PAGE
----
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Alleged Japanese Scam Operators Paid up to 3,000 ‘Investors’ in a ‘Worthless’ Cryptoasset

Tim Alper
Last updated: | 2 min read
Source: Shisu Ka/Adobe
Source: Shisu Ka/Adobe

A group of Japanese lawyers has alleged that 3,000 people may have been duped in an apparent Ponzi scheme allegedly hatched by a firm that pledged to pay investors in a “worthless” cryptoasset.

Per the Nagasaki Newspaper, the allegations center around a Tokyo-based firm named VISION. A team of volunteer lawyers from the Nagasaki Bar Association announced they were representing several victims. The team claimed that the firm and its associates tricked victims into paying for “USB devices.”

The lawyers explained that these devices, victims were told, would be “rented” to both Japanese and overseas customers. They were pre-loaded with a range of popular apps, the company allegedly said. Would-be “investors” were told that they could expect to receive regular payouts as customers then “rented” the “devices.”

But when cash payouts became increasingly rare, the company allegedly issued its investors with a “cryptoasset” whose name can be transliterated as “V Cash coin.” This coin turned out to be worthless, the lawyers claimed: It was not listed on any major crypto exchange and could not be exchanged for cash.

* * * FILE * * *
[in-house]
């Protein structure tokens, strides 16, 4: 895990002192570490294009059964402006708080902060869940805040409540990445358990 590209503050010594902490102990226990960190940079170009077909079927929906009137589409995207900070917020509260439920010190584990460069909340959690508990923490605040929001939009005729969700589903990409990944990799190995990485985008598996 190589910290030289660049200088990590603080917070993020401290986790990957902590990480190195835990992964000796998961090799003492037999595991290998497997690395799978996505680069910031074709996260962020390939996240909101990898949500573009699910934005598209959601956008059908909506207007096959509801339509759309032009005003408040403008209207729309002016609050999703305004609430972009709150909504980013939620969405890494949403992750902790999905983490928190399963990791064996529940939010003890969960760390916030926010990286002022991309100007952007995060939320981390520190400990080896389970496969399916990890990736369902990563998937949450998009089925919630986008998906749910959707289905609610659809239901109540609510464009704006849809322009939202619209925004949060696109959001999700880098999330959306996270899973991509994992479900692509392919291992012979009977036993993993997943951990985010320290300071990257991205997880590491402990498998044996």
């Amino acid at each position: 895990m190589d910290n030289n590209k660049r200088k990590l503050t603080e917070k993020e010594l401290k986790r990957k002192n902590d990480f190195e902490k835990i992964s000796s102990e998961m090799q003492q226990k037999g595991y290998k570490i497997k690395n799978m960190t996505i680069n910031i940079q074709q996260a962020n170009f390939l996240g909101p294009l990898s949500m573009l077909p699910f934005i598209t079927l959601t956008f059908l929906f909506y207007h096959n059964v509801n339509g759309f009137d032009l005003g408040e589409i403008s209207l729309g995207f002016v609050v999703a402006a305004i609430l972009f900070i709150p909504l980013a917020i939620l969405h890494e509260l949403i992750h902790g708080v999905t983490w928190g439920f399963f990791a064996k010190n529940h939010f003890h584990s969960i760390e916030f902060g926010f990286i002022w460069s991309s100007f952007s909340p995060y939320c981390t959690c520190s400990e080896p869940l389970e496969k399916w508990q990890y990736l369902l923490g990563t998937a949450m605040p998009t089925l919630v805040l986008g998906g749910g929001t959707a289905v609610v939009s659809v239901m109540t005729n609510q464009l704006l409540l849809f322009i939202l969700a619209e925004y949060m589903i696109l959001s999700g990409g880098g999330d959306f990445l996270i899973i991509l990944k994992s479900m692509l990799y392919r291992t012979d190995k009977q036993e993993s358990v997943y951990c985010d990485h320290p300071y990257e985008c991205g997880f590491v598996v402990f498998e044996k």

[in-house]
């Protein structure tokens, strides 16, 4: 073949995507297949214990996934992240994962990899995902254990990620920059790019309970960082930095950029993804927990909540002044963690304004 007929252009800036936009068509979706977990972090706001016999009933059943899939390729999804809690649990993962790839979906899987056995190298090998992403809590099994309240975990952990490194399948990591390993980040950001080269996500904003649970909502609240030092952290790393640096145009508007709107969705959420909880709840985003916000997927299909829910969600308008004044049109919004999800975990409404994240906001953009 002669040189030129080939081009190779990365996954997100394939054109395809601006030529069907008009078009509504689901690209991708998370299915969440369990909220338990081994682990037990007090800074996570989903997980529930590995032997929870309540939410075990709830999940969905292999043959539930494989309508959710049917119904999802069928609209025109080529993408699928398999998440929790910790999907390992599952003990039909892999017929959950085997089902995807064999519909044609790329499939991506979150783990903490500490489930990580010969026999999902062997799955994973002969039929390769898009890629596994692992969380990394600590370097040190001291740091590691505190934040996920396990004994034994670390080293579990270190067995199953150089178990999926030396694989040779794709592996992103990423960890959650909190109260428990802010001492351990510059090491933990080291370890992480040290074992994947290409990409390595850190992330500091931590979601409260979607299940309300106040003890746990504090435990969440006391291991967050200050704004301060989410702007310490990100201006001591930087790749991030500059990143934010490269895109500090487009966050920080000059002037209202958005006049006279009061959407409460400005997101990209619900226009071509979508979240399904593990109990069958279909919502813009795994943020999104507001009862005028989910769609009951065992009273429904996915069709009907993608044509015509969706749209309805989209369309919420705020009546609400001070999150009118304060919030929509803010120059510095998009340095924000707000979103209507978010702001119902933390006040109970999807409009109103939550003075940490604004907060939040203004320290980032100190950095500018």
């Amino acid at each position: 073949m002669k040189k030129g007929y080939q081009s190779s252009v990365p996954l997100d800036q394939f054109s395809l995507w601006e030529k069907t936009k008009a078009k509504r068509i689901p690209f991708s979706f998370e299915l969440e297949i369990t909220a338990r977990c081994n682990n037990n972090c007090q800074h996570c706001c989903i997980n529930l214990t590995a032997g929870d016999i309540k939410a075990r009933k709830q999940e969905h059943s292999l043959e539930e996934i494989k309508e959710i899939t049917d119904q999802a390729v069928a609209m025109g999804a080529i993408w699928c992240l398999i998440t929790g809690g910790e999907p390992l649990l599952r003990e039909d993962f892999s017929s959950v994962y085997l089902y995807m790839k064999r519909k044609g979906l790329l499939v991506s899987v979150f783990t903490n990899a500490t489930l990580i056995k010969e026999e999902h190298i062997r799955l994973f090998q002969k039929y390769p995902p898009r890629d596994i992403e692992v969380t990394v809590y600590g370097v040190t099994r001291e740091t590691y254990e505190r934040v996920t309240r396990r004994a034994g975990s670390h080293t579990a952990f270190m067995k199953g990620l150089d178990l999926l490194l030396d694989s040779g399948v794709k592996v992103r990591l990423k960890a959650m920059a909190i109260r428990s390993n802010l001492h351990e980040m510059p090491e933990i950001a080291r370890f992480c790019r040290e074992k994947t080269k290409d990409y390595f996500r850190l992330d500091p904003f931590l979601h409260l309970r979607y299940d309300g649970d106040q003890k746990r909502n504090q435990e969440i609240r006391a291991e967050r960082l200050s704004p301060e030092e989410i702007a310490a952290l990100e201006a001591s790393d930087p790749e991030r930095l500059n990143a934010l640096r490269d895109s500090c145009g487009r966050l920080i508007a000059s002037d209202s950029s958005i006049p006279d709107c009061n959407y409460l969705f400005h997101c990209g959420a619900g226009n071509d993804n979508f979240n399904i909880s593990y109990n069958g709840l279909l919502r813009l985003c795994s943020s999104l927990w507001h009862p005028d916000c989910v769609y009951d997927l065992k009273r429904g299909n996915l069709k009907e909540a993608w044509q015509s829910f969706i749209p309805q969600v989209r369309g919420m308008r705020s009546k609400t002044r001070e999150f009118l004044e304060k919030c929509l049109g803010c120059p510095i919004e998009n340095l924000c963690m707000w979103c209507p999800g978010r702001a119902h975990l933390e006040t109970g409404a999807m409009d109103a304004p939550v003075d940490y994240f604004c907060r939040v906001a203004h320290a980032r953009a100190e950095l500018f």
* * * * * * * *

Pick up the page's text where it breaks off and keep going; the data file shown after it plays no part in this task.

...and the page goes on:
The seven-lawyer team claimed that at least seven people in Nagasaki had suffered combined losses of over $1 million. But, they added, thousands more in the area were also likely affected.

‘Scam’ Operators Known to Police

The media outlets reported that VISION was last year served with a two-year business suspension order for violations of the Specified Commercial Transactions Act. The act, per a Japanese government website “prohibits the misrepresentation of prices or payment conditions, or intentional failure to disclose them, and prohibits solicitation by using intimidation to overwhelm a consumer.”

The act is intended to block unsolicited “door-to-door” trading and Ponzi-type business models.

But, the lawyers claimed, VISION continued to pursue “investors” via “affiliate companies” – in spite of the order.

One of the lawyers, Kazunari Imai, was quoted as stating:

“Customers have suffered large-scale losses. We want to return money to as many people as possible.”

The team added that it would be hold a briefing session for victims later this month.

Crypto-related fraud cases continue to rise in Japan. Last month, two men in their thirties said they were tricked by chat app-based fraudsters who ran a fake crypto exchange.

Also last month, police in the Gunma Prefecture reported the arrest of an 18-year-old alleged crypto scammer. The teen was held on suspicion of attempting to trick a man almost three times his age out of over $17,000.